The New Culture

The bus to Addis Ababa is almost retro inside, overly decorated with hanging tassles, flags of red, green, yellow and black, and a picture of Jesus Christ, hanging behind the driver’s seat. I jump into a ragged leather passenger seat to avoid the push and shove of the Ethiopian crowd behind, clambering onboard with bulky sacks of food, bundles of clothes and babes in arms.
The heat on the bus is clammy and the musty air is constantly being recycled by forty or so breathing bodies. I wanted to fill my lungs with the fresh air of the Simian mountains- I pull back my laced curtain and slide open the window. A slight gust enters the vehicle which tickles the hem of the curtain. I lean my head out and drink up new oxygen.
“Excuse me…”
I turn my head to face a young but sallow-skinned Ethiopian man.
“Yes?” I reply.
“Please could you close the window”, he asked, but it wasn’t a question.
“But why? It’s so hot.”
“Because disease can come in.”
I scan the bus; I see the elderly covering their faces in their swathes of robes, and mothers protecting their children with headscarves. Respectfully, I close the window.
Minutes later, in the damp haze, I hear a woman vomiting into a plastic bag. Those next to her begin to fuss. The intense heat inside the bus heightens the smell of her vomit, causing a chain reaction, which heightens my frustration. Please just let me open the window! Staring out, the cragged mountainous landscape moving past slows, and the bus halts. Immediately a swarm of thin ill-dressed locals surround the doors, like bees to honey, chattering and offering up their baskets of produce to sell. The doors clang open and everybody huddles off.
Those who were sick return with their arms filled with fresh oranges. The bus roars, and we carry on. The hot air sends me to sleep.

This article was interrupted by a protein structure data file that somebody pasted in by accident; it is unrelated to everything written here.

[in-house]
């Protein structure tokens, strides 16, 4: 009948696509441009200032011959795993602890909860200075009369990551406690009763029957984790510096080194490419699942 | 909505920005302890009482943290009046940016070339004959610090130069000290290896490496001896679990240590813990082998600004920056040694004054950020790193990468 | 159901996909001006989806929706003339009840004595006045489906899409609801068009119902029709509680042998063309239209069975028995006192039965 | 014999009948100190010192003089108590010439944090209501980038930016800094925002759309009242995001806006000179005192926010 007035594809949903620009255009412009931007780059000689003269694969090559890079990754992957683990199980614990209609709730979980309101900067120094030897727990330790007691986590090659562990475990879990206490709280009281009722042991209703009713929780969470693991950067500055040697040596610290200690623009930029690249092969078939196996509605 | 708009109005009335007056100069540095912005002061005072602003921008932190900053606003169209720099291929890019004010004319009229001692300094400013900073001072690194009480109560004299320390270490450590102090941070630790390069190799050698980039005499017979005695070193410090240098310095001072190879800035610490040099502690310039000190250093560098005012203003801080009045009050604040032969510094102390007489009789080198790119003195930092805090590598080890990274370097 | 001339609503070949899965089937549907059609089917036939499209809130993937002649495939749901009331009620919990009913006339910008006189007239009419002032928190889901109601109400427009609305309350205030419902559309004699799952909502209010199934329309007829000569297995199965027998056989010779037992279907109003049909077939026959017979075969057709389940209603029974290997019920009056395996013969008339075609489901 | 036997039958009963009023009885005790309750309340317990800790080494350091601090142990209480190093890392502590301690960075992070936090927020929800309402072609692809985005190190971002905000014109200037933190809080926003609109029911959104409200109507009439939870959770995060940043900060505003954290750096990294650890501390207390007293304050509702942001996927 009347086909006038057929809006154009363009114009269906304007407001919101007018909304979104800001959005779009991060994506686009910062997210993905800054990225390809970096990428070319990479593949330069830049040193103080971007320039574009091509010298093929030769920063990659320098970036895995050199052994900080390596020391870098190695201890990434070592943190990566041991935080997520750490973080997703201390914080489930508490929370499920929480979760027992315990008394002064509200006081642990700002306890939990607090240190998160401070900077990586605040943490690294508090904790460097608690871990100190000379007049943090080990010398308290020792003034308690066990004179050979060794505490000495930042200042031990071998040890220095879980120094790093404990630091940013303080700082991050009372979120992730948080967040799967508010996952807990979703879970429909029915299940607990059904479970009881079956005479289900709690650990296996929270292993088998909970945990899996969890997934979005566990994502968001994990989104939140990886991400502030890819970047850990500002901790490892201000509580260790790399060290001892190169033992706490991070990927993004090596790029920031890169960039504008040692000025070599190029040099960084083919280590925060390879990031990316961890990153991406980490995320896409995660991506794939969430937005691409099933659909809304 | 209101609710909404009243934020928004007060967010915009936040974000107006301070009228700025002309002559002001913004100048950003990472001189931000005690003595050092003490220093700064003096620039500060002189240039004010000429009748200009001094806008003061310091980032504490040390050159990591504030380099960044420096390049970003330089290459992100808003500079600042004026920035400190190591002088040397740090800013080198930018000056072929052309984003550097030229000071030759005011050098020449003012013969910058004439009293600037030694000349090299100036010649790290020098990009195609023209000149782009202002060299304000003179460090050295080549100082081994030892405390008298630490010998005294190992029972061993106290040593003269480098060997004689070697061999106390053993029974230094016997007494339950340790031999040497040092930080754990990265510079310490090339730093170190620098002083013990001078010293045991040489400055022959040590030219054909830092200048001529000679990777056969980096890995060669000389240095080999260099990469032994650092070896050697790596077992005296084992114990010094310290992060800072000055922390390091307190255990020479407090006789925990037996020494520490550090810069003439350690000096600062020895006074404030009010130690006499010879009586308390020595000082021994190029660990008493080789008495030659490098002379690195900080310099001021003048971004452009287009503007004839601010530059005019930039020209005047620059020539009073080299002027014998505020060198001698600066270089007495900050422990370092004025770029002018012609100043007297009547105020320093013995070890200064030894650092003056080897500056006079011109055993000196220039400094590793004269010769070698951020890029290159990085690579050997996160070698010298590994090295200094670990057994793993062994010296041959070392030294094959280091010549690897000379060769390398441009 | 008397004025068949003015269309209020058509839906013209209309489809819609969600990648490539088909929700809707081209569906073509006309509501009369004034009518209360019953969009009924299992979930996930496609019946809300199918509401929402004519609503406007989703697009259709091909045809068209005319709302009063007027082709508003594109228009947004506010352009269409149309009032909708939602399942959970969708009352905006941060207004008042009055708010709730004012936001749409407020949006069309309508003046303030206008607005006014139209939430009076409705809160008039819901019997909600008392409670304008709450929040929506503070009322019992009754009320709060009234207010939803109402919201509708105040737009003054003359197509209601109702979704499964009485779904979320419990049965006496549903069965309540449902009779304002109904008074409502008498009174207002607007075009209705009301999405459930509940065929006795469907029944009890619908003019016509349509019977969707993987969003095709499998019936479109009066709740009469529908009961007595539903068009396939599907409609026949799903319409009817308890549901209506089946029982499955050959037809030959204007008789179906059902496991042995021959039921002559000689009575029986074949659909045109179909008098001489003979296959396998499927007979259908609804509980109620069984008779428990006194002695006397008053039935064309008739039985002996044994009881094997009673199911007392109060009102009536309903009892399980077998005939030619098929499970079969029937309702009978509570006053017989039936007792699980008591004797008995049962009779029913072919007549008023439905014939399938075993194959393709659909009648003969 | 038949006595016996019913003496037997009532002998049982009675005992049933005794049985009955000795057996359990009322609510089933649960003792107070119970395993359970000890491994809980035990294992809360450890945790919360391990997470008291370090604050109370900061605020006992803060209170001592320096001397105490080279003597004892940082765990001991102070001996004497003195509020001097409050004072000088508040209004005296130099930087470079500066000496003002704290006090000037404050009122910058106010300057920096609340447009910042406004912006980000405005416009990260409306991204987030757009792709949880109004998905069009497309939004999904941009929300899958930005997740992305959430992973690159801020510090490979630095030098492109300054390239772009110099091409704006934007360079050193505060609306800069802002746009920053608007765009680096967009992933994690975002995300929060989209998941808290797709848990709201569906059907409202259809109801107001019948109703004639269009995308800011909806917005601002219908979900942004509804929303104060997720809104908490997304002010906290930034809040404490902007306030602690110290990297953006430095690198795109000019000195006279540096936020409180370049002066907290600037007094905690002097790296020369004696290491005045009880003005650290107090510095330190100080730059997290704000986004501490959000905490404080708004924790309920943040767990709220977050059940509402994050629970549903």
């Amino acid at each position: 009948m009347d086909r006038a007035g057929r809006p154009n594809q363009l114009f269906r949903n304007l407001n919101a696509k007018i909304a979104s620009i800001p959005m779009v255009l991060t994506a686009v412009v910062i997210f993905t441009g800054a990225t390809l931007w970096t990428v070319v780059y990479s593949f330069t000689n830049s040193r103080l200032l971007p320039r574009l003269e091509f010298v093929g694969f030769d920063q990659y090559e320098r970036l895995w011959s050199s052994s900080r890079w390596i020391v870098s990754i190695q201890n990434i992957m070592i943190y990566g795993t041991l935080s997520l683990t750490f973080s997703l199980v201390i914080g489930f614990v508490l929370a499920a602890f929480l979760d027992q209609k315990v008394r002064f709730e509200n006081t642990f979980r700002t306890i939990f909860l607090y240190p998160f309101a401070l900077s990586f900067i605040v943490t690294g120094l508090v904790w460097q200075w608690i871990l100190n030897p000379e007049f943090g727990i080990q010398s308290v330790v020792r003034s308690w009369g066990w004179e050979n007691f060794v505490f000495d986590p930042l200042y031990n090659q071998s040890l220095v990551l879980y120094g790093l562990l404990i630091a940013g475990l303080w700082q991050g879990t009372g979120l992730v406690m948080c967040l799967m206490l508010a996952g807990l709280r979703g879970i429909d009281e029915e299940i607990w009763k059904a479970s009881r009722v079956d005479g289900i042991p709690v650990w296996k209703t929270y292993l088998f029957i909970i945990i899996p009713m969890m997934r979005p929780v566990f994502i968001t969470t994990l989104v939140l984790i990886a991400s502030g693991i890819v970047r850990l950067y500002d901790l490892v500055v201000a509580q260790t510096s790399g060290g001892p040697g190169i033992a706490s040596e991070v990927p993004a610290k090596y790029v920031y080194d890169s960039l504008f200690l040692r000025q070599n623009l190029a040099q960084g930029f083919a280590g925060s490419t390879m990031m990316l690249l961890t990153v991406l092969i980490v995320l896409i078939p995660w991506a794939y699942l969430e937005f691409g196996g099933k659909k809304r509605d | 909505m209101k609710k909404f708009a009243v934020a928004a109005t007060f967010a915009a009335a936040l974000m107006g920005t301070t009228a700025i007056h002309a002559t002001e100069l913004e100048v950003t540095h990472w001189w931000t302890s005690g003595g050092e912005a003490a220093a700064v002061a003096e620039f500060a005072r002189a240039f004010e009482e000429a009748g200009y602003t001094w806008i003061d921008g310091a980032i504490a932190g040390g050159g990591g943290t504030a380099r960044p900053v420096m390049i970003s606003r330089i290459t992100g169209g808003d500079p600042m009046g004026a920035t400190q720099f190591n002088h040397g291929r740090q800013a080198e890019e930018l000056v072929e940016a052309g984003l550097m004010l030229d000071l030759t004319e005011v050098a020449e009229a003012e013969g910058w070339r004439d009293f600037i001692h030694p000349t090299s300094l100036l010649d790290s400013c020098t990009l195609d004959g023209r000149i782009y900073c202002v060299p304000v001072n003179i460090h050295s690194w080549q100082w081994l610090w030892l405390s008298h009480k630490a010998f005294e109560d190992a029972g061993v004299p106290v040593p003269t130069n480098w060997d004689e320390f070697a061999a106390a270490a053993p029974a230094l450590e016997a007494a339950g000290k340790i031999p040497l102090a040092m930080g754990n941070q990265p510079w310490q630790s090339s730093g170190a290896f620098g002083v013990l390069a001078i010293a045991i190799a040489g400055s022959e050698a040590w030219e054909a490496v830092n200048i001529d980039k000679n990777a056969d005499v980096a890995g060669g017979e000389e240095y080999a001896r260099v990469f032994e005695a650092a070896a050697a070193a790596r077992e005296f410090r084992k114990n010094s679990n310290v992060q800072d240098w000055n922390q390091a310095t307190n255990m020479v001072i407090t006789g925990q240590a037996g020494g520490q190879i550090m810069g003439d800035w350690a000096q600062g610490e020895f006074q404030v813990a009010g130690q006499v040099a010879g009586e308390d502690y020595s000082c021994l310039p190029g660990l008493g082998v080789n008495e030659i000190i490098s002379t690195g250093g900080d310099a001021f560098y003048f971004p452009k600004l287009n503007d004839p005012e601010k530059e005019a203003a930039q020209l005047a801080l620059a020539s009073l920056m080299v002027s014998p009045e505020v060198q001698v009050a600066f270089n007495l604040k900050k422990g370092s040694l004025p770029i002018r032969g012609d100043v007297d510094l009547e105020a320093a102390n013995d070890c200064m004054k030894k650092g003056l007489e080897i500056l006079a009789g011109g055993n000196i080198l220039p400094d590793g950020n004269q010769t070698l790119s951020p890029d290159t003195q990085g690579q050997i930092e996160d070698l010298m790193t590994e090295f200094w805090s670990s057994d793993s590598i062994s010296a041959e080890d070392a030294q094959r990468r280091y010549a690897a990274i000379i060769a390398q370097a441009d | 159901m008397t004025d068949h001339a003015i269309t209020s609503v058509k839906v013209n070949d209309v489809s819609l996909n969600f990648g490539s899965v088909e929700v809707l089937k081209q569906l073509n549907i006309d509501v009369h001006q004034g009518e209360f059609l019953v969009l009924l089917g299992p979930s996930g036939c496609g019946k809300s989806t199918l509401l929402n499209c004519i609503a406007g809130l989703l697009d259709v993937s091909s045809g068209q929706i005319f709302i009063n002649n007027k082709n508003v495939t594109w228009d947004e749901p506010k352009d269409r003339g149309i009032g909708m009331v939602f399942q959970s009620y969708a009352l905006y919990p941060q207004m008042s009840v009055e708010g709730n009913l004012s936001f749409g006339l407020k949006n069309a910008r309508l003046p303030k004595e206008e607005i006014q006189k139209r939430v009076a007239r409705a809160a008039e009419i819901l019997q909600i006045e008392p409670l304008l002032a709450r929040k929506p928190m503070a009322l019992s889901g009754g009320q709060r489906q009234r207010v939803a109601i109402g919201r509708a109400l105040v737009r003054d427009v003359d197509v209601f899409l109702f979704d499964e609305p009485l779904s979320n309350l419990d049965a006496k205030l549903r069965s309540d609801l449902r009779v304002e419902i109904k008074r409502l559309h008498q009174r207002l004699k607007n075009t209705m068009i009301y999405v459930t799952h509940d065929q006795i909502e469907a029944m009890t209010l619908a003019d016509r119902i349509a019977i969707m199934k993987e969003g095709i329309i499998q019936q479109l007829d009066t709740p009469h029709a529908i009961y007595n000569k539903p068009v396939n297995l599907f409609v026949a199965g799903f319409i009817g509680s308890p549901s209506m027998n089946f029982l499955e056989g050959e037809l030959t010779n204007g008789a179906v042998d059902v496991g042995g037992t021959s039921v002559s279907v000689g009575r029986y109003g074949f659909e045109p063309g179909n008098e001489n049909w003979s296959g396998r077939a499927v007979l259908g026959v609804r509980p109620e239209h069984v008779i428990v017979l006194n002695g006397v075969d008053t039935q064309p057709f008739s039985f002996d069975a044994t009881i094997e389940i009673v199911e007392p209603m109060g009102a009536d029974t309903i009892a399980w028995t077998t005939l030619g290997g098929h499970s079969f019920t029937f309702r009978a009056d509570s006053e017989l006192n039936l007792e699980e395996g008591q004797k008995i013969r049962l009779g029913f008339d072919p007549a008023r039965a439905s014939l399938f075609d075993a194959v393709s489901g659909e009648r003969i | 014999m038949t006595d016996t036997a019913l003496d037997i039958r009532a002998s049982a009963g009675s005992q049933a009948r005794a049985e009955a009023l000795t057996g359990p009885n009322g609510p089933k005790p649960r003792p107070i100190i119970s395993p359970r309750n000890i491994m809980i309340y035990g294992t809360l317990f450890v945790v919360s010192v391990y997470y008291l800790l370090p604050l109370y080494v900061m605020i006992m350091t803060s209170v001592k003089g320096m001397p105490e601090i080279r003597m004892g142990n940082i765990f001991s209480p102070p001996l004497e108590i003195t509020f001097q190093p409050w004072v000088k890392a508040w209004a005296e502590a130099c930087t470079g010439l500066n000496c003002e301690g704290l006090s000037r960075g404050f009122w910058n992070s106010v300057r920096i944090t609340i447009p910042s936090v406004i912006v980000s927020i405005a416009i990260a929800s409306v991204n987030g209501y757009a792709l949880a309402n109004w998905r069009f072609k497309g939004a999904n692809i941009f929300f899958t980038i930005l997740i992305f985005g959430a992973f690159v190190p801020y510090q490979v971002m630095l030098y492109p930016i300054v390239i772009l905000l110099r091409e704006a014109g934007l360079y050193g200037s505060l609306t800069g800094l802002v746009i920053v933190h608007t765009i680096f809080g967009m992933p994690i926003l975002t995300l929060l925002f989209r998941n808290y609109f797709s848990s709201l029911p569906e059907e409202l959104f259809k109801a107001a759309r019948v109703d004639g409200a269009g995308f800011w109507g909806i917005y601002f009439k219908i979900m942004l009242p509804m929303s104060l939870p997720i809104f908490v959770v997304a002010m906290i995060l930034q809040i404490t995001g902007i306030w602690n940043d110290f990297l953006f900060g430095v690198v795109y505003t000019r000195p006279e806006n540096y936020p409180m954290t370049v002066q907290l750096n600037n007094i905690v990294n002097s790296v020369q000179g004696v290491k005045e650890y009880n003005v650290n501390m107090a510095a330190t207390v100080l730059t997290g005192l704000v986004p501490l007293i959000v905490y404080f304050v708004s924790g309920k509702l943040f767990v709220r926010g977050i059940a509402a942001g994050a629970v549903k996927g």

The smell of tangy citrus awakens me. I sit up and turn my head. I see the robed passengers peeling orange skin, only to then roll a small scrap between their fingers and place it precisely in each of their nostrils. I stifle a giggle. This was entirely alien to me.
“Excuse me, but why are they putting orange peel up their nose?”, I asked the sallow-skinned man.
“The peel stops them from being sick”.
I didn’t want to ask anymore, this was something I was never going to fully understand.

It was then, I realized the stark contrast between me and them. The extent of belief these people hold. Belief is a powerful force evident all over Ethiopia; the return of Haile Selassie, the existence of The Holy Grail, disease waiting by the roadside for an open bus window and stuffing peel up your nose to prevent sickness. Travelling is not about seeing all the wonders of the world, or taking photos of them. To me, simply riding a bus fully immersed me into raw Ethiopian culture.
And from escaping the working world in a western country, this was exactly what I wanted to experience.

L Lane

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